Climate change poses a growing risk to the financial stability of insurance companies and has broad ramifications for the economy and for society. That’s according to a new report put together by US shareholder lobby group Ceres.
Ceres works with more than 130 member organizations with the stated goal of building a sustainable global economy. Its members include environmental and social non-profit groups such as NRDC, Union of Concerned Scientists and Oxfam, institutional investors such as the California and New York public pension funds, socially responsible investors (SRIs), labour unions and other key stakeholders.
In 2003, Ceres launched the Investor Network on Climate Risk (INCR), a network that now includes 100 investors collectively managing more than $10trn in assets.
The new report from Ceres suggests a proactive approach that insurers, regulators and investors can take to address climate change risks “at a time when scientific evidence shows that climate change is contributing to stronger, more frequent weather events, including heat waves, drought and flooding”.
Mindy Lubber, president of Ceres, says that a small number of insurers have started to mobilize a response to the global threat of climate change, “but far broader engagement and action from the industry is needed”.
Washington State insurance commissioner Mike Kreidler, who wrote the report foreword and endorsed its key recommendations, said in a statement: “Insurance is the first line of defence against extreme weather losses, but climate change is a game-changer for the models that insurers have long relied on. Companies will need to adapt if insurance is to remain available and affordable.”
Insurance commissioners in Washington, California and New York already require major insurers to disclose their potential exposure and strategies for dealing with climate change risks. Such mandatory disclosure is among a dozen recommendations in the report for insurance companies, insurance regulators and investors.
The report has other recommendations for industry stakeholders, notably investors.
For example insurance sector investors and rating agencies need to encourage insurance companies to improve disclosure of climate change risks/opportunities and response strategies, the report says. Disclosure expectations should be consistent with disclosure mandates now being required by state insurance regulators in New York, Washington and California.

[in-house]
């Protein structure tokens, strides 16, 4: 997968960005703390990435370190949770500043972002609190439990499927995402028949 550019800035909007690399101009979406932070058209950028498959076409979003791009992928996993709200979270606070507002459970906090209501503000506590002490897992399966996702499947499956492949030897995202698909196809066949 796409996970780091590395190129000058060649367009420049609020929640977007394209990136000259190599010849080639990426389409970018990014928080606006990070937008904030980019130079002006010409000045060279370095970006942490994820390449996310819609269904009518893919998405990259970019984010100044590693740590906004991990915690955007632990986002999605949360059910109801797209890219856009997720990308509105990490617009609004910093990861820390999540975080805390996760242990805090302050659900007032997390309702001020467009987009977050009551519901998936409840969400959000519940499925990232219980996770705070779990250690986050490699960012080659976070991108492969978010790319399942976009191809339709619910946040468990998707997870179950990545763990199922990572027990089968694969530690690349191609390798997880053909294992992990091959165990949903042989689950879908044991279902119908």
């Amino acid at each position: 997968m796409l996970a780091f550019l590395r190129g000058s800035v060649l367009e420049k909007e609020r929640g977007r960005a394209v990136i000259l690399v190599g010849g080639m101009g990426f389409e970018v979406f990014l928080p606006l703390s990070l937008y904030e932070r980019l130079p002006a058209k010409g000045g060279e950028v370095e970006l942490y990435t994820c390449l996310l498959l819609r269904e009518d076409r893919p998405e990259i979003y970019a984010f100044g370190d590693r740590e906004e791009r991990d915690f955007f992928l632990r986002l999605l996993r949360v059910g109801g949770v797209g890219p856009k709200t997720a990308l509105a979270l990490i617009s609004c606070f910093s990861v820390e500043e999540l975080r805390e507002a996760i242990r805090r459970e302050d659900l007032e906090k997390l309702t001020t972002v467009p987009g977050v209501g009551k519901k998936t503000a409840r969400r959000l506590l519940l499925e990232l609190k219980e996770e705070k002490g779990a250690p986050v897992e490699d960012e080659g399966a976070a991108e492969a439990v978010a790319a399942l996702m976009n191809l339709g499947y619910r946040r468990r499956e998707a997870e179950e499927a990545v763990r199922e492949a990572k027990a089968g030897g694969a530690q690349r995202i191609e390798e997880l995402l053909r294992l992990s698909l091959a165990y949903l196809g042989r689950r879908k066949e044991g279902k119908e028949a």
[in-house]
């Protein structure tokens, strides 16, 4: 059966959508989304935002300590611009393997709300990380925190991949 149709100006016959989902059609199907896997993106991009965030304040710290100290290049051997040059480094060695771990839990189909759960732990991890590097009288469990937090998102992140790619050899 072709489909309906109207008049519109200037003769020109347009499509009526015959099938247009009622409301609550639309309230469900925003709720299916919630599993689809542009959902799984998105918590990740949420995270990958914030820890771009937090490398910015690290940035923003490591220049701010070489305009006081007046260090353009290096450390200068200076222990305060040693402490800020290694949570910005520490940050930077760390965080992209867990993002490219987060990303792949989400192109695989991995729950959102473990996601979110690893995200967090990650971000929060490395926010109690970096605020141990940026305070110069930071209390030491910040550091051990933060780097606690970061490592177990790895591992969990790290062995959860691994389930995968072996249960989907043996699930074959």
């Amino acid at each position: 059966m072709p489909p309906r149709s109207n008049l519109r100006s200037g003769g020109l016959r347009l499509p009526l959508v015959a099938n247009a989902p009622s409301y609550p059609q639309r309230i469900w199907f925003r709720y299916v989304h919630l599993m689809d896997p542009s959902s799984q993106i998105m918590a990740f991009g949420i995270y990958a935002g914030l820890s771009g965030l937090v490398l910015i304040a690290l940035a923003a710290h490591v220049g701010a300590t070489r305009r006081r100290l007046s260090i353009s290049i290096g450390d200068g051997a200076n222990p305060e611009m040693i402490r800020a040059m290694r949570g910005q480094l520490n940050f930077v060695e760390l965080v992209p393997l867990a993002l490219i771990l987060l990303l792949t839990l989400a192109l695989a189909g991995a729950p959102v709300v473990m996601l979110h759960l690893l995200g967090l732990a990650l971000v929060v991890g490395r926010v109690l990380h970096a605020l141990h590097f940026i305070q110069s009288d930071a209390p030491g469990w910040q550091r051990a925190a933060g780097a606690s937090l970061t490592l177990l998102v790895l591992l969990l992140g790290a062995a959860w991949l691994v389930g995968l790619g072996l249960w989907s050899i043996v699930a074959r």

Investors should conduct their own analysis of insurance company exposure and management responses to extreme weather risks and other climate-related impacts. They should build climate change management practices into regular dialogues with insurance companies and other companies being impacted by climate change.
“As a long-term investor, CalSTRS is dedicated to making sure climate change is factored into the regular risk management practices of our portfolio companies, especially those in the insurance industry,” Jack Ehnes, chief executive officer of the California State Teachers’ Retirement System (CalSTRS), said at the report’s launch news conference. “By integrating climate change risk management into their practices, insurance companies greatly improve their abilities to offer sustained shareholder value.”
The report points out that last year’s spate of extreme weather, including damaging floods, heat waves, hailstorms and tornadoes across much of the interior US, contributed to net underwriting losses of $34bn and the most credit downgrades in a single year since 2005, the year Hurricane Katrina hit the Gulf Coast.
“While 2012 private insured losses so far are lower, total economic losses due to extreme weather have been no less troubling this year. The drought alone is expected to cost insurers roughly $20bn, with most of those costs being borne by the federal crop insurance programme. However, more than $5bn will also be paid by private insurers,” the report says.
The report recommends that insurance companies do a better job evaluating and pricing changing weather risks in their underwriting. This means developing and using more robust research and new catastrophe models that better reflect the latest science on extreme weather. And if insurance companies want to keep markets viable and affordable, they must exert more influence on where and how buildings and infrastructure are built in order to reduce vulnerability to growing weather extremes, the report adds.
In the long term, the report says, the insurance industry should advocate for government policies that will accelerate cleaner energy while reducing carbon emissions.
“Just as the insurance industry asserted leadership to minimize building fire and earthquake risks in the 20th century, the industry has a huge opportunity today to lead in tackling climate change risks,” Ceres president Lubber said at the report’s launch.
The US property/casualty insurance industry has been slow to acknowledge the implications of climate change for its business, compared to its European counterpart. And it is unlikely that the US industry will immediately act on Ceres’s recommendations. But the mandates now being required by state insurance regulators in New York, Washington and California mean that climate change denial is no longer an option. And the Ceres report, backed as it is by big investors, shows that insurers can influence change that could benefit everyone.